As shown in Figure 10, a company accesses the Internet through a device with NAT and ALG enabled. The inside network segment of the company is 192.168.1.0/24. You need to configure NAT and ALG to meet the following requirements:

·           SIP UA 1 in the inside network and SIP UA 2 in the outside network can communicate with their aliases.

·           The company has four public network addresses: 5.5.5.1, 5.5.5.9, 5.5.5.10, and 5.5.5.11. SIP UA 1 selects one from the range 5.5.5.9 to 5.5.5.11 as its public network address when registering with the SIP server in the outside network.

Figure 10 Network diagram for SIP ALG configuration

 

Configuration procedure

Step1      Configure ALG.

# Configure SIP ALG. (By default, the SIP ALG function is enabled, and thus this step can be omitted.)

·           Select Firewall > ALG from the navigation tree. Add the SIP protocol to the selected protocol list as shown in Figure 11.

Figure 11 Configure SIP ALG

 

·           Select sip in the Optional Application Protocols list and click the << button to add it to the Selected Application Protocols list.

·           Click OK.

Step2      Configure an ACL.

# Create a basic ACL.

·           Select Firewall > ACL from the navigation tree and then on the page that appears, click Add. Create ACL 2001 as shown in Figure 12.

Figure 12 Add ACL 2001

 

·           Type 2001 in the ACL Number text box.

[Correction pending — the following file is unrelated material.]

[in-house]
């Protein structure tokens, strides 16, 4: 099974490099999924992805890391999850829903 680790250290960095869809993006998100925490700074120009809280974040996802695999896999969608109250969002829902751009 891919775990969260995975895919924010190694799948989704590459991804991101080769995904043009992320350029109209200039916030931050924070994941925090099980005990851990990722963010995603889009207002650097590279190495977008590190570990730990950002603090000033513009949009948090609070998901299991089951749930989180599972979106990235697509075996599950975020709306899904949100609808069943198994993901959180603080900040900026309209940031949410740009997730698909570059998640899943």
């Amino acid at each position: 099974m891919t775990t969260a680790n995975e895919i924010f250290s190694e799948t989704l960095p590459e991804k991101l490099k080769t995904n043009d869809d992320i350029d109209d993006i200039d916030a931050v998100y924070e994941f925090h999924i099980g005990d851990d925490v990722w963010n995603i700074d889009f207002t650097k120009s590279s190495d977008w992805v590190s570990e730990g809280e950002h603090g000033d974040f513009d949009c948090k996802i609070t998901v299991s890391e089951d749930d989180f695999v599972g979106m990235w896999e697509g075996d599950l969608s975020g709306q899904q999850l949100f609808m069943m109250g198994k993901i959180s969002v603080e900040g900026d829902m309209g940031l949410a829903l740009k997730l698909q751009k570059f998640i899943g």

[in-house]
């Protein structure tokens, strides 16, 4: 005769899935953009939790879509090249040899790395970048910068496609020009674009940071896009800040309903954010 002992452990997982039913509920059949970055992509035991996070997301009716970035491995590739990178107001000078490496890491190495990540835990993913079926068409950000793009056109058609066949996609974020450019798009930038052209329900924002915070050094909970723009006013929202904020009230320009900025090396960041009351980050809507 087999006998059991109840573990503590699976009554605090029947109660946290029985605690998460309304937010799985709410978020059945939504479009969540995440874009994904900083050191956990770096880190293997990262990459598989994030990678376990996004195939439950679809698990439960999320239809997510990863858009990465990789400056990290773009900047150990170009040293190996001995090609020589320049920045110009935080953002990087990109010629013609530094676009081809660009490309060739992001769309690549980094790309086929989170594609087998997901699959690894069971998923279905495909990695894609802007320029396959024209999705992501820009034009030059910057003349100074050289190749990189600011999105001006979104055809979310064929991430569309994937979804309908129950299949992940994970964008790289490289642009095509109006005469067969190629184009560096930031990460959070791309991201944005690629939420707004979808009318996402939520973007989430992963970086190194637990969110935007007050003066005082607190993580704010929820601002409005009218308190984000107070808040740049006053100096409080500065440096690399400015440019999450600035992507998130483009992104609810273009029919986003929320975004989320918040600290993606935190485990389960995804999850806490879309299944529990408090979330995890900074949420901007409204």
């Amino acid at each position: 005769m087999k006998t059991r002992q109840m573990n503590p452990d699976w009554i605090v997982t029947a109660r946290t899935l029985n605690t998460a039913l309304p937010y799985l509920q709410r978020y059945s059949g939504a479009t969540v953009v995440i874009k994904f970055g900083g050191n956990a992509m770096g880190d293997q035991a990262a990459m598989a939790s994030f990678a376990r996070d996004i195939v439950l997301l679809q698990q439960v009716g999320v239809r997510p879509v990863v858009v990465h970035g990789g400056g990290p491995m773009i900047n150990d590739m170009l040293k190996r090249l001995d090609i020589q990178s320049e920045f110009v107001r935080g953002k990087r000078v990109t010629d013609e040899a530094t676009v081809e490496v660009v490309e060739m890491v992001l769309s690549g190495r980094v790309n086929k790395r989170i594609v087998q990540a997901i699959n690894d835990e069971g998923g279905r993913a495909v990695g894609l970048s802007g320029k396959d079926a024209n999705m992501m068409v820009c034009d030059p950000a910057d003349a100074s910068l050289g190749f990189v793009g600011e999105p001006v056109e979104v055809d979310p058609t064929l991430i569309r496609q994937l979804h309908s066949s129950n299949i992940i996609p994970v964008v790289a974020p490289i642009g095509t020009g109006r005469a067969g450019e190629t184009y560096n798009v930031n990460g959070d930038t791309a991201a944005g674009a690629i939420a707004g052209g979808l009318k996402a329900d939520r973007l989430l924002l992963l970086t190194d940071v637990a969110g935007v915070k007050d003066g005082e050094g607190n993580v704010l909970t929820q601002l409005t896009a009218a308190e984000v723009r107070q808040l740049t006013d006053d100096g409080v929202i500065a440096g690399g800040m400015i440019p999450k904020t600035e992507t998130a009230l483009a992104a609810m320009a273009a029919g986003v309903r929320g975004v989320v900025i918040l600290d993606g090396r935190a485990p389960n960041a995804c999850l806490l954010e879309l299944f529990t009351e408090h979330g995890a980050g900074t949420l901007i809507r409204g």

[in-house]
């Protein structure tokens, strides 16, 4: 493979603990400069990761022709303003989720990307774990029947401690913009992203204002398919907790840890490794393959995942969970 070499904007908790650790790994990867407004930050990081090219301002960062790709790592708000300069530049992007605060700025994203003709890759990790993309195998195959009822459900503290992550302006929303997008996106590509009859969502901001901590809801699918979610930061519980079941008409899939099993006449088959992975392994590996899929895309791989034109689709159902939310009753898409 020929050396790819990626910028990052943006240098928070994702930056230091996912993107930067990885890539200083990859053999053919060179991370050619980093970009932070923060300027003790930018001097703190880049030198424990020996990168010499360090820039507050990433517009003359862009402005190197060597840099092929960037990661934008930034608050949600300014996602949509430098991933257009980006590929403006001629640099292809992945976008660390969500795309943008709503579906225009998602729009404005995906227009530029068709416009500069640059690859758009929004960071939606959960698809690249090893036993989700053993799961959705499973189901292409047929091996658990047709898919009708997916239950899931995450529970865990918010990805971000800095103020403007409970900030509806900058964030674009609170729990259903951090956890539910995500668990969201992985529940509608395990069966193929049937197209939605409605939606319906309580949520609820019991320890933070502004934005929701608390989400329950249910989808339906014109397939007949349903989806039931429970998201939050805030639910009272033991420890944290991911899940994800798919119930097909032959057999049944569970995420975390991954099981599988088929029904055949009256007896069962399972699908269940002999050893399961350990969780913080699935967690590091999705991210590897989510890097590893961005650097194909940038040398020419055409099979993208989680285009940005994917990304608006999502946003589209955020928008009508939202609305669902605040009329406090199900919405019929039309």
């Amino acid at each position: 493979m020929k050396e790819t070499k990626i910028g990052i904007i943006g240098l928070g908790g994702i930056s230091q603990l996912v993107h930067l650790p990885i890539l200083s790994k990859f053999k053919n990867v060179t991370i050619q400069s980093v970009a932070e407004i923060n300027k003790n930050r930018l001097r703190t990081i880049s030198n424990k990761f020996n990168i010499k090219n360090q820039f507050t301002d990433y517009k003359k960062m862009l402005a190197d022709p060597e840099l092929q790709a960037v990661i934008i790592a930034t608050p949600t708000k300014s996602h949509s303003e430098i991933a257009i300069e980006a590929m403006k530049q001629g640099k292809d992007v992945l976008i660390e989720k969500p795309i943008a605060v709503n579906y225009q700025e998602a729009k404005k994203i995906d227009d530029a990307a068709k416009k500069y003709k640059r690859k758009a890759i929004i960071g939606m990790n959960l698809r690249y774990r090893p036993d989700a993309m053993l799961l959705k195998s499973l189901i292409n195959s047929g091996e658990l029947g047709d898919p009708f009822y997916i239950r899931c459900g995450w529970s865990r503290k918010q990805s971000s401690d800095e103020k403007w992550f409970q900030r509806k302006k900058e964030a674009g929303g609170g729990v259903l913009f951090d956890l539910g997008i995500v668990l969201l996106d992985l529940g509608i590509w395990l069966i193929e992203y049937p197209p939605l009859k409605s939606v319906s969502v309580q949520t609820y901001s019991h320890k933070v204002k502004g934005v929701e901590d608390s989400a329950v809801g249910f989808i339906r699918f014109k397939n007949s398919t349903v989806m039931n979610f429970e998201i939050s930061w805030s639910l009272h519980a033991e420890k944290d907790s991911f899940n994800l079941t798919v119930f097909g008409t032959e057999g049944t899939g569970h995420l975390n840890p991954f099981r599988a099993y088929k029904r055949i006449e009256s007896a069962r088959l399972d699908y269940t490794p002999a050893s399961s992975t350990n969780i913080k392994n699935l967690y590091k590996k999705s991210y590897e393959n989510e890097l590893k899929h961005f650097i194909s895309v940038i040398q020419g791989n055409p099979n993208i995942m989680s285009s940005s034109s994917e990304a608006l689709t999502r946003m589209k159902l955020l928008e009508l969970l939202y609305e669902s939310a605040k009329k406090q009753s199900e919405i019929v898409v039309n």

·           Click Apply.

# Create an ACL rule.

·           Click the icon  of ACL 2001 to enter the ACL rule configuration page. Then click Add. Crate an ACL rule as shown in Figure 13.

Figure 13 Configure an ACL rule to permit packets sourced from 192.168.1.0/24

 

·           Select Permit as the operation.

·           Select the Source IP Address check box, type192.168.1.0 as the source IP address, and type 0.0.0.255 as the source wildcard.

·           Click Apply.

·           Click Add. Create an ACL rule as shown in Figure 14.

Figure 14 Configure an ACL rule to deny packets

 

·           Select Deny as the operation.

·           Click Apply.

Step3      Configure dynamic NAT.

# Configure the address pool.

·           Select Firewall > NAT Policy > Dynamic NAT from the navigation tree. In the Address Pool area, click Add. Add a NAT address pool as shown in Figure 15.

Figure 15 Configure a NAT address pool

 

·           Type 1 in the Index text box.

·           Type 5.5.5.9 as the start IP address.

·           Type 5.5.5.11 as the end IP address.

·           Click Apply.

# Configure dynamic NAT.

·           In the Dynamic NAT area, click Add. Configure dynamic NAT as shown in Figure 16.

Figure 16 Configure dynamic NAT

 

·           Select GigabitEthernet0/1.

·           Type 2001 for the ACL field.

·           Select PAT as the address translation.

·           Type 1 as the address pool index.

·           Click Apply.

NBT ALG Configuration Example

Network requirements